I suppose I could go into a long disquisition on violet scents because the public never seems to tire of them. Famously the violet note is a synthetic developed during the revolution in chemistry of the late nineteenth century, and by 1893 the ionone became one of the common notes in perfumery and thereby made the violet experience- like the aniline dye mauve before it- one that everyone could afford. So much so that it became clichéd : violet perfumes were cheap perfumes. Violet seems to have been, around 1900, the impoverished governesses’ favorite fragrance.
Eventually violet moved up in the world. Respectable houses such as Guerlain made it a centerpiece in such perfumes as Voilette de Madame in 1904 ( although that perfume is rumored to be anything but respectable) and Caron devoted a soliflore to the flower in 1913’s Violette Precieuse, which, by the way, is not the post 2004 version Olenska reviewed at Parfumieren, the squared bottle with the woody violet note. Worth buying if you like it, because the word is that Caron is discontinuing the second version, just as they did the first.
The older Violette Precieuse was a sugary, slightly green perfume that followed the life story of the violets from their arrival at the Paris markets bundled in their own leaves in a flat wicker panier, to the same violets candied and rolled in sugar crystals served on cut glass plates along with marrons glaces. Little edible amethysts, that’s what Violette Precieuse alluded to, and as always, it pays to remember that Paris generally sublimates romance to either food or sex, and in this case it was the desert platter that got the better of the violet.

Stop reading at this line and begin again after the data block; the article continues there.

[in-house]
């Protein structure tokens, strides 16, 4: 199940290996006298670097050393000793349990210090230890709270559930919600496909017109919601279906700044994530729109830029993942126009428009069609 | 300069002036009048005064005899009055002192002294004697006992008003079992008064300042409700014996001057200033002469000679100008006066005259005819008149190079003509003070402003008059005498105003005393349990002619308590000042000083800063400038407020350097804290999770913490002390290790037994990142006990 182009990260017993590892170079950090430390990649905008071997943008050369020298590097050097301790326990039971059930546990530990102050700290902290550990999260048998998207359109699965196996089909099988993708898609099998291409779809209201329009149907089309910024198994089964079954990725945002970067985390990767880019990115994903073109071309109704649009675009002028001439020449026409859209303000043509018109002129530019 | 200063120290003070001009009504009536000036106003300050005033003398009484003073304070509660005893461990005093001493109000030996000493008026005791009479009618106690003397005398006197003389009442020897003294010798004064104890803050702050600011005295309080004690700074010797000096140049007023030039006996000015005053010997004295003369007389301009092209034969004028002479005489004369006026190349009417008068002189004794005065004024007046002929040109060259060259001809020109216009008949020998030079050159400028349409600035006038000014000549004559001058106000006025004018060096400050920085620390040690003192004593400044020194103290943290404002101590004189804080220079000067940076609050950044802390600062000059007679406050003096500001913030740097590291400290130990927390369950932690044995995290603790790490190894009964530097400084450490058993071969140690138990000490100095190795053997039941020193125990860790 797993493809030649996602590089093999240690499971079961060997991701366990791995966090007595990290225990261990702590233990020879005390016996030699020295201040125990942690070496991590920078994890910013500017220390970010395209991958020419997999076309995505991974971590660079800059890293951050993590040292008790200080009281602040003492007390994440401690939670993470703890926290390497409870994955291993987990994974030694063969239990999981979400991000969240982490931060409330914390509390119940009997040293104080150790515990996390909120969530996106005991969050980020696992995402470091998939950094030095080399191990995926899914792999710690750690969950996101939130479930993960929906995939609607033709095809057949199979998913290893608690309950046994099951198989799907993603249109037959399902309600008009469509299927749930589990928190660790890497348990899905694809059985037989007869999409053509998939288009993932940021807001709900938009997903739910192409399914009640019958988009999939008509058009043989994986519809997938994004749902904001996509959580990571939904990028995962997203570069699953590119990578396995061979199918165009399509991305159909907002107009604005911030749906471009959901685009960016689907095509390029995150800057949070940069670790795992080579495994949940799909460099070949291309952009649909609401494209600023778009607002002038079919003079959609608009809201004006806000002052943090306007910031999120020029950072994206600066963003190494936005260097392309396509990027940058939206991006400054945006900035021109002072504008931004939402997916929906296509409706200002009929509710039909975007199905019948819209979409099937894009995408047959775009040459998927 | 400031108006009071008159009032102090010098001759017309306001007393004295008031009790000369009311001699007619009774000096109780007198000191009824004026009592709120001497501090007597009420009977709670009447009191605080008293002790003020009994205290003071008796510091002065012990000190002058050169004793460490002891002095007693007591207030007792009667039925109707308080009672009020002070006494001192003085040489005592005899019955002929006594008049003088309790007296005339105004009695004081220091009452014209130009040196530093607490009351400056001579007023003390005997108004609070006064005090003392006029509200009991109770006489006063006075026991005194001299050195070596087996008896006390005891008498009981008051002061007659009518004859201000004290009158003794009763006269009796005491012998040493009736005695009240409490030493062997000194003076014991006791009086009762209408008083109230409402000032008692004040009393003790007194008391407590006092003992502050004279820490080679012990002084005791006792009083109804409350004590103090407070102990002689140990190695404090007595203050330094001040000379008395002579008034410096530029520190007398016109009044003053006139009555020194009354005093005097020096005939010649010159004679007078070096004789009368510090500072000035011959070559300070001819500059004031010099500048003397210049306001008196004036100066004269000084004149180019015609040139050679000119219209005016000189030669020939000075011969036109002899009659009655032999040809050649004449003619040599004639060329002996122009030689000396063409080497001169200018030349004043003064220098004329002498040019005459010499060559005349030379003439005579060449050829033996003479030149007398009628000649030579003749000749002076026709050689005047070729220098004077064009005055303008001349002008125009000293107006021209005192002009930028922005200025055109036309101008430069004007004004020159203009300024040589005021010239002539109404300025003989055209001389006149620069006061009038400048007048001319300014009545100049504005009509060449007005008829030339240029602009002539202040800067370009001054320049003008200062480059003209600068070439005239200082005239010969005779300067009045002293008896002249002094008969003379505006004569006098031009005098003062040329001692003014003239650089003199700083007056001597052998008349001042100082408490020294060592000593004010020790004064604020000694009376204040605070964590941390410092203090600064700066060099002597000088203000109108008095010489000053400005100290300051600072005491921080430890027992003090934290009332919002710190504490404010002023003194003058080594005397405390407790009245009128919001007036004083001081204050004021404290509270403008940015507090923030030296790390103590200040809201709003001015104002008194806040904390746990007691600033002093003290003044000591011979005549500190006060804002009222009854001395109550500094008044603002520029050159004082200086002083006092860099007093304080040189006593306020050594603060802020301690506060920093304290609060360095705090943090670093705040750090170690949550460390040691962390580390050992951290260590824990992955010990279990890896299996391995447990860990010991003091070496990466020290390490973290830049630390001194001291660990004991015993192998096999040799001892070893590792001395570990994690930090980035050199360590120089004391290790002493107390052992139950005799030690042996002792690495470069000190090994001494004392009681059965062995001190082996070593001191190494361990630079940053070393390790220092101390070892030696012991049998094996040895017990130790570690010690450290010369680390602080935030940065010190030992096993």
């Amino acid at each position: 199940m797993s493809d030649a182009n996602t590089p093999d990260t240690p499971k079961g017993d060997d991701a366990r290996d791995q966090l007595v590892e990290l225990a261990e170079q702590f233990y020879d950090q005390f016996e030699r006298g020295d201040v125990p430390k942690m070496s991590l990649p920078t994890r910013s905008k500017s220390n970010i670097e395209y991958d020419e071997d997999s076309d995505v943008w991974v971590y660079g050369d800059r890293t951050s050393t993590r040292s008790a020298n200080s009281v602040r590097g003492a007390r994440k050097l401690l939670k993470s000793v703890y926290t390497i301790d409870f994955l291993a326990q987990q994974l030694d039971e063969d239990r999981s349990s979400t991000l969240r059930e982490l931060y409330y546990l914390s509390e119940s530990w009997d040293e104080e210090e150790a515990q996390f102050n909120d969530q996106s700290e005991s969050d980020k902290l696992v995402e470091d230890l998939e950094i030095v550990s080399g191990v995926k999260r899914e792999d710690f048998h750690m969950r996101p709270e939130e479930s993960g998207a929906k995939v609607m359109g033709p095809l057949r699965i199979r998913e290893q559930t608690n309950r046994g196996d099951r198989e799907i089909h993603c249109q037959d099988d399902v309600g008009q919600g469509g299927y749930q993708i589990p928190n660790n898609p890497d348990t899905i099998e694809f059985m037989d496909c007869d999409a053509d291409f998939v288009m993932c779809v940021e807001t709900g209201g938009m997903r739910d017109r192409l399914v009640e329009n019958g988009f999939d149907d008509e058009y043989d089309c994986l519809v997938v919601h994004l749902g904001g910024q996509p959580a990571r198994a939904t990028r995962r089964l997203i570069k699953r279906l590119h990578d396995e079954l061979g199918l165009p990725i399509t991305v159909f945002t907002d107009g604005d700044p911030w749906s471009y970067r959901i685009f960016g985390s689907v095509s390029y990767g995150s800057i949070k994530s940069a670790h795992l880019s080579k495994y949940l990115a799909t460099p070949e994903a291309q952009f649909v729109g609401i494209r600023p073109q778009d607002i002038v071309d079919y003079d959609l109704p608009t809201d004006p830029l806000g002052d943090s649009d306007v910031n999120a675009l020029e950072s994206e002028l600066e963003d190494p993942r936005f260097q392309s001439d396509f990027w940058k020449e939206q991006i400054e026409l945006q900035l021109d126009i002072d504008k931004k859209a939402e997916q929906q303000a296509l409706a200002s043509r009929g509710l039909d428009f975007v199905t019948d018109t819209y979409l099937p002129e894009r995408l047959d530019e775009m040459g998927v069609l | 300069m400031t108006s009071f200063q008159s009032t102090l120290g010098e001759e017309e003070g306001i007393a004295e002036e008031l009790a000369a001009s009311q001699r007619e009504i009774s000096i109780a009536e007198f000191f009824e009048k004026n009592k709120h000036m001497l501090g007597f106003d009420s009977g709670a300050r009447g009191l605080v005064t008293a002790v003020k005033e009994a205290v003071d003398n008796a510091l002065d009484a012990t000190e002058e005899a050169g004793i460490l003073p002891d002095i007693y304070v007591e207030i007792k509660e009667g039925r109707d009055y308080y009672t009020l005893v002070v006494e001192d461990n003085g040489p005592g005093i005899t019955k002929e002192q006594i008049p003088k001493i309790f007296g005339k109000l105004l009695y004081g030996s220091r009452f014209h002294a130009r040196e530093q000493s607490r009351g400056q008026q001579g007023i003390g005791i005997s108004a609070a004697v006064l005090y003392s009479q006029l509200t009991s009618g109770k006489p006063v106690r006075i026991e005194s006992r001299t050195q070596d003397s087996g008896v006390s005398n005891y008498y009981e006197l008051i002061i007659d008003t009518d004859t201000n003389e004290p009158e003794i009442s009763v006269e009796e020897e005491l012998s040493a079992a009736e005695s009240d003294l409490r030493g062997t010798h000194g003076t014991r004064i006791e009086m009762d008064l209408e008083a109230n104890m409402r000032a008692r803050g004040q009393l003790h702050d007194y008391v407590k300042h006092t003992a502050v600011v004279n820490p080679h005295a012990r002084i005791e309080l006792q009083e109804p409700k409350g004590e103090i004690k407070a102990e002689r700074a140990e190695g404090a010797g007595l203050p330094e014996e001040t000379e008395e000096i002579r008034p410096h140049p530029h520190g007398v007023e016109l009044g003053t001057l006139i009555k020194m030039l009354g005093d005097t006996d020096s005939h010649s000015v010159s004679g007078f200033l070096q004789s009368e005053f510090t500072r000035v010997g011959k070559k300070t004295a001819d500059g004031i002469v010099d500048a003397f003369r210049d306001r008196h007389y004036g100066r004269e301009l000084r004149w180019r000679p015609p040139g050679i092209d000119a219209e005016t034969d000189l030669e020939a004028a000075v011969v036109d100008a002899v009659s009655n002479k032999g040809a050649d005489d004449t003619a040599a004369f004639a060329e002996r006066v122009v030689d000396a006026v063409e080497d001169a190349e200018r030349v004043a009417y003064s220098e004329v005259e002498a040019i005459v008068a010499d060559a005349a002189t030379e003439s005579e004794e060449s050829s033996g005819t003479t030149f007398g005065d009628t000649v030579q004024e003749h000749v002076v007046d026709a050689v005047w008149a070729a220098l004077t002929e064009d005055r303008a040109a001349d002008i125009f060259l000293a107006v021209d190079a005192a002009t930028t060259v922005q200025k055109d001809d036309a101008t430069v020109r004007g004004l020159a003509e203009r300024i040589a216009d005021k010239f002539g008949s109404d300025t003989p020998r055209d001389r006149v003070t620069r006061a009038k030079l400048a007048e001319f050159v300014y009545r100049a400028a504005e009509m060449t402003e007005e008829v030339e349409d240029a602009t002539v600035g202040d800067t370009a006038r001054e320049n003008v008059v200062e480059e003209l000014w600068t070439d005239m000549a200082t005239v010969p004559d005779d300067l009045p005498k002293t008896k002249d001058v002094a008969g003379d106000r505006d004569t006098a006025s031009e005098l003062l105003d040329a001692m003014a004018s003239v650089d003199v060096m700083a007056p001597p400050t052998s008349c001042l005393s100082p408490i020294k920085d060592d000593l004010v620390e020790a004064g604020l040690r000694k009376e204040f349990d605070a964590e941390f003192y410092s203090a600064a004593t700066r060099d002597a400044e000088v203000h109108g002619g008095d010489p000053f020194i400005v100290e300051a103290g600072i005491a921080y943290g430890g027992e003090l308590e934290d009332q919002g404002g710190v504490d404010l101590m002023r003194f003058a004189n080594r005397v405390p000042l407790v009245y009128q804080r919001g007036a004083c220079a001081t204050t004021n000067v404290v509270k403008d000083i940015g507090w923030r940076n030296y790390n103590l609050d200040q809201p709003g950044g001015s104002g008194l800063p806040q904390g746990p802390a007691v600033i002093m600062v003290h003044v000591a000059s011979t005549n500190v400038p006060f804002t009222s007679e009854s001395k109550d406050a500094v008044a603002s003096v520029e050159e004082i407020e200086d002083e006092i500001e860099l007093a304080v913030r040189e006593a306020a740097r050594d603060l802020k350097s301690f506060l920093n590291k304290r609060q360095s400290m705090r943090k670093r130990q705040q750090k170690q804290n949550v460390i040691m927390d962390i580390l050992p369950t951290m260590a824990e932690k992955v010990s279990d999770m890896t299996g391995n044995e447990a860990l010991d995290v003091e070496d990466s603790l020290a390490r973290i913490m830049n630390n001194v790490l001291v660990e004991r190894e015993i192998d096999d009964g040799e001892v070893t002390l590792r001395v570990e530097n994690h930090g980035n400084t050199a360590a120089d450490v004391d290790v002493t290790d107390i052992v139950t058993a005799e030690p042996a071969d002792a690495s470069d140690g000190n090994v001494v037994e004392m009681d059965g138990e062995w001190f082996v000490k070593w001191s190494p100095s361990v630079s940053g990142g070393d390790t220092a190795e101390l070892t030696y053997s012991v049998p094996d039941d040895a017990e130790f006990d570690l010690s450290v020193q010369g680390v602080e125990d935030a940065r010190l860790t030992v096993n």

But the violets that frustrated me the most were the ones I tried to grow in a garden bed. You see I knew the difference between the kind of violet that shows up in your front yard, and the sort that used to be grown for bouquets. Being a romantic/sucker, I ordered some of them from the venerable firm of Logees’ in Danielson Ct. What I bought was viola odorata, a slightly darker purple than the little lawn inhabitant, and I dug it in and I waited.
And I waited, because the sad truth of the matter was that my violet did not take to life in my ex-chicken run garden with the same enthusiasm as say, irises. Life was too cold for them outdoors in a Vermont winter and too warm for them indoors where the house was 68 degrees most of the time, so it took a long while for them to bloom and when they finally did I discovered that the story of ionones anesthetizing your smelling apparatus at intervals of a few minutes is completely true. OMG, there’s a violet on my plant! I’d better go smell it and… nothing.
Did I ever feel like an idiot. Well, the takeaway – if there is one – is that if you can coax that shy violet out from under her leaf you’ll only smell her for thirty seconds anyhow, so stick with whichever violet formula you prefer because in this case there really is better living through chemistry.
Oh, and I candied the violets.